TABLE II______________________________________Wet Scrub Test Results for Paints    Wet Adhesion    Percent  Cycles toExample No.    Promoter        Level    Failure*______________________________________AcrylicPolymer19       Product of Example 2                    1.0      No Failure23       Product of Example 6                    1.0      No Failure24       Product of Example 6                    0.75     No FailureVinyl-acrylicPolymer18       Product of Example 1                    1.0      No Failure20       Product of Example 2                    1.0      No Failure21       Product of Example 5                    1.0      No Failure22       Product of Example 3                    1.0      No Failure______________________________________ *In those cases where no failure occurred by 1500 cycles, the test was discontinued.

The wet scrub results in Table II show that the Products of Examples 1, 2, 3, 5 and 6 are effective wet adhesion promoting monomers. It is more difficult to obtain good wet scrub results with vinyl acetate-acrylic emulsion polymer paints than with acrylic paint. This is especially true of the product of Example 6 which at some percent levels did not show good wet adhesion.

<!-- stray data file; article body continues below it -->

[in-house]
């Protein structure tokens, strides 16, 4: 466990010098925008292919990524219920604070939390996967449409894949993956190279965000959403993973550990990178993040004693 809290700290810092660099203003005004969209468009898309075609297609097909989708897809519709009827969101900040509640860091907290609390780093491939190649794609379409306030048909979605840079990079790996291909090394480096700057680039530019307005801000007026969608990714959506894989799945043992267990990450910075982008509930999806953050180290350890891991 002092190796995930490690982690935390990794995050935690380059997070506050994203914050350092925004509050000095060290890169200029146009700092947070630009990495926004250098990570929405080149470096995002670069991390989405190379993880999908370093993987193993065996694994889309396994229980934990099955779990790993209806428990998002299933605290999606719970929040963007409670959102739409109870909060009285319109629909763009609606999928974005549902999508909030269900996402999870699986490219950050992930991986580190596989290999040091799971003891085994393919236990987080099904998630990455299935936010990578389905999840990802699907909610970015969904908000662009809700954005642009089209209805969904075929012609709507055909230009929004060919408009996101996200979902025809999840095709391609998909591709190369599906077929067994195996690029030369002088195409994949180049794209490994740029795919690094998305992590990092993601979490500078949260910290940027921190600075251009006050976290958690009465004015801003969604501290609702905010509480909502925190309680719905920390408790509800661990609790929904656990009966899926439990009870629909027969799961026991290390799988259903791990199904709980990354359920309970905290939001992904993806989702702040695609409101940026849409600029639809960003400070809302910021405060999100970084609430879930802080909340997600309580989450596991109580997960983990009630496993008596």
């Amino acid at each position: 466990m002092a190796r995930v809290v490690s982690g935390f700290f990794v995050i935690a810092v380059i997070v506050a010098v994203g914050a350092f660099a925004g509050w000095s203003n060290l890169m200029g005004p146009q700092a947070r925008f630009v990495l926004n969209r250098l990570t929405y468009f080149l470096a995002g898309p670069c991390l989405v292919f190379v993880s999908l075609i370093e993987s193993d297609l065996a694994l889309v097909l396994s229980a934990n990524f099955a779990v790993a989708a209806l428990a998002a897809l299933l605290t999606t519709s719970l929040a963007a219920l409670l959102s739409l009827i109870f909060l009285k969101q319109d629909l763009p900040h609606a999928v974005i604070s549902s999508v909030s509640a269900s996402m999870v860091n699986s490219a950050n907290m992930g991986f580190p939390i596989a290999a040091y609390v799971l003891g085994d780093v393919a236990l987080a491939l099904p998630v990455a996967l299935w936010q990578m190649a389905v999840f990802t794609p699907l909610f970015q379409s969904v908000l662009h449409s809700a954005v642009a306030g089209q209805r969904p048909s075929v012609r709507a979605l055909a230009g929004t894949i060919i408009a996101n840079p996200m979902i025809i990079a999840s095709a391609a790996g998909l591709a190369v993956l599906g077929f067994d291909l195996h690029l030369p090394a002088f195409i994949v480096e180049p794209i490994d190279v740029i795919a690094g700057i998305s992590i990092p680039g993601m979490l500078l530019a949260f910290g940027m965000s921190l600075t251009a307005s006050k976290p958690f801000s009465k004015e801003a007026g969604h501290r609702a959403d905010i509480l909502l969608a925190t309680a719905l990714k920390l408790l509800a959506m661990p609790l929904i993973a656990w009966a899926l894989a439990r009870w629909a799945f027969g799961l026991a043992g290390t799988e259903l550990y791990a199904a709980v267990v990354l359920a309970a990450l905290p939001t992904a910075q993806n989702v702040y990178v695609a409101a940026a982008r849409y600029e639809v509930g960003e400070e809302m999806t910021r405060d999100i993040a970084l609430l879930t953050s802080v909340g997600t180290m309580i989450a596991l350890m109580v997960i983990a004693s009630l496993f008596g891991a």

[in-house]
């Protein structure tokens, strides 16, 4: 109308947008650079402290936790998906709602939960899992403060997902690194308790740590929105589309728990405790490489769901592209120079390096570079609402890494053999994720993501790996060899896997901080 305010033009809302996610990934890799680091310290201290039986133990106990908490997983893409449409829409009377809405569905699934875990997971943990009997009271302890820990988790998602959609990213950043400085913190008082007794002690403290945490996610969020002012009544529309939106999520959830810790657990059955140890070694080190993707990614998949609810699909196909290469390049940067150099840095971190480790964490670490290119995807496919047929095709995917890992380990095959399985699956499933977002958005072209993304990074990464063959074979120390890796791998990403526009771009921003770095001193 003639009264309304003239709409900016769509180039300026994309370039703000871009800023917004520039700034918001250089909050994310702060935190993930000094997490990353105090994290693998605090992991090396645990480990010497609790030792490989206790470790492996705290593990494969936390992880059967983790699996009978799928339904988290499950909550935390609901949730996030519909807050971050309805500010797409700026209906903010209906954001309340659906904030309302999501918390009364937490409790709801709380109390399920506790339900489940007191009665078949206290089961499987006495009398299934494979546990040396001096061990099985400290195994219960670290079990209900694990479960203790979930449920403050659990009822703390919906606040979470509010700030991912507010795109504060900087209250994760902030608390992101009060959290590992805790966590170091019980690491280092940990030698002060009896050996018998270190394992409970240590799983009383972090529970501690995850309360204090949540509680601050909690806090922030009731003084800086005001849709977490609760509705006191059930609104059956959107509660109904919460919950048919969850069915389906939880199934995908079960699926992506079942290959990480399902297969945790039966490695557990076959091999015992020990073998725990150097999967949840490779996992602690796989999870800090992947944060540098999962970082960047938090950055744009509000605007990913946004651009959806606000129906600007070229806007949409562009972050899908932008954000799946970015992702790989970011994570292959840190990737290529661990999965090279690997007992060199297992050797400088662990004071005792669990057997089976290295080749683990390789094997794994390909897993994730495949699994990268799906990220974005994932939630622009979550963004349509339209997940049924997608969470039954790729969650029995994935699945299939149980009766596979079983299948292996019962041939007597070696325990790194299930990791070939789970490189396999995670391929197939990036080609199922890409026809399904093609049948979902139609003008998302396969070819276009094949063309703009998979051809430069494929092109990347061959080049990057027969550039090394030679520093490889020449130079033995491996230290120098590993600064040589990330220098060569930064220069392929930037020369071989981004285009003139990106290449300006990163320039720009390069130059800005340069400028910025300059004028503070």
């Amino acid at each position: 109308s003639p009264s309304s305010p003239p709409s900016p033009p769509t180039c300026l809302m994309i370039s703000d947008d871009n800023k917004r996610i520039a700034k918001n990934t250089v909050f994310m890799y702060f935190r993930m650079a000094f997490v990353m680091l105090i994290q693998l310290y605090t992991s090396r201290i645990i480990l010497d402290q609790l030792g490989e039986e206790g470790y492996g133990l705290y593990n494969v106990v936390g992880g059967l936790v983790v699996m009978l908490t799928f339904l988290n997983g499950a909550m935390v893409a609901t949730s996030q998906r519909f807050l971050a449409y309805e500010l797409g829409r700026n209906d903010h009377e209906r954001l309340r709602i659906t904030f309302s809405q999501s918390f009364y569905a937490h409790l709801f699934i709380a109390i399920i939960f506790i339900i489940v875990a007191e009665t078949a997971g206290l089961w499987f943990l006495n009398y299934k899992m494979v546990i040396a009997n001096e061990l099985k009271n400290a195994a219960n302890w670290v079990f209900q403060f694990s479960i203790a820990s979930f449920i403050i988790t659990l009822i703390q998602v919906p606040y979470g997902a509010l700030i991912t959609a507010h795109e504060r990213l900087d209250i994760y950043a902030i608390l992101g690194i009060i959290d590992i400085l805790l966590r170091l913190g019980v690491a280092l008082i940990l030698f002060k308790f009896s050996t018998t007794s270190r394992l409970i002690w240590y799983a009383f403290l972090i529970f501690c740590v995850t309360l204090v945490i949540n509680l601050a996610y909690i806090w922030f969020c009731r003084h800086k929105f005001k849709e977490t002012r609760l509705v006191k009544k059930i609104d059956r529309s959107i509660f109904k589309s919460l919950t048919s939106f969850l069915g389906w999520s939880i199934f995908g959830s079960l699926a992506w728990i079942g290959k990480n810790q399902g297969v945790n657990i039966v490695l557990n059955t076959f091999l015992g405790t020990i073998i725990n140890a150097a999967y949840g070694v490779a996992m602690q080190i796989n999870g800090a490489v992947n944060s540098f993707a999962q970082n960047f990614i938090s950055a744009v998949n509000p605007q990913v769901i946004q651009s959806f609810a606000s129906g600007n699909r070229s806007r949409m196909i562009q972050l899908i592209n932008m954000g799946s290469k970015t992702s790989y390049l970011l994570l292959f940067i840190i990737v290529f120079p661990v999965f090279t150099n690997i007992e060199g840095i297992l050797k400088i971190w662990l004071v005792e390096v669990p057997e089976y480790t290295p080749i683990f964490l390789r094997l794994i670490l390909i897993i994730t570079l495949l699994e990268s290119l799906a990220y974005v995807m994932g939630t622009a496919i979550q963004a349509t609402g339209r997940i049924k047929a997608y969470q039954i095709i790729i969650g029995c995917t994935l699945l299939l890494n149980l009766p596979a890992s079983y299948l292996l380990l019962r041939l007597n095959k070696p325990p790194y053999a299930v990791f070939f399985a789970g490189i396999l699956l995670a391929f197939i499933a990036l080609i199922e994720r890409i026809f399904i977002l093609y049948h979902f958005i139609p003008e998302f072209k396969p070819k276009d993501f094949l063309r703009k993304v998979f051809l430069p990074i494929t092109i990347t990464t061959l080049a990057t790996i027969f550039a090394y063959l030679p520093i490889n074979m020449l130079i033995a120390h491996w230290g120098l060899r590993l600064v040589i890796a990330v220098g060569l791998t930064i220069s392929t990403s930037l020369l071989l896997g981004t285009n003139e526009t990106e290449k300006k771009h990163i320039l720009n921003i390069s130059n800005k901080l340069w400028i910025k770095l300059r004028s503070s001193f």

TABLE III______________________________________Wet Scrub Test Results for Paints    Wet Adhesion     Percent  Cycles toExample No.    Promoter         Level    Failure*______________________________________AcrylicPolymer12       Product of Example 1                     0.75     No Failure25       Allyl glycidyl ether-                     0.75     530    hydroxy ethyl ethylene    urea reaction productVinyl-acrylicPolymer15       Product of Example 1                     1.5      No Failure25       Maleic Anhydride-Amino-                     2.0       68    ethyl ethylene urea    reaction product26       Allyl N--ethyl-B--(1-                     1.5      730    ethylene ureido)    carbamate28       Allyl glycidyl ether-                     1.5      241    Hydroxy ethyl ethylene    urea reaction product______________________________________ *In those cases where no failure occurred by 1500 cycles, the test was discontinued.

The results in Table III show that the Product of Example 1 is superior to many other monomers that may be used as wet adhesion promoters. The allyl N-ethyl-B(1-ethylene ureido) carbamate (U.S. Pat. No. 4,111,877--Dixon) and the allyl glycidyl ether--Hydroxy ethyl ethylene urea reaction product (U.S. Pat. No. 3,509,085--Sekmakas) monomers are good wet adhesion promoters but not as good as the Product of Example 1.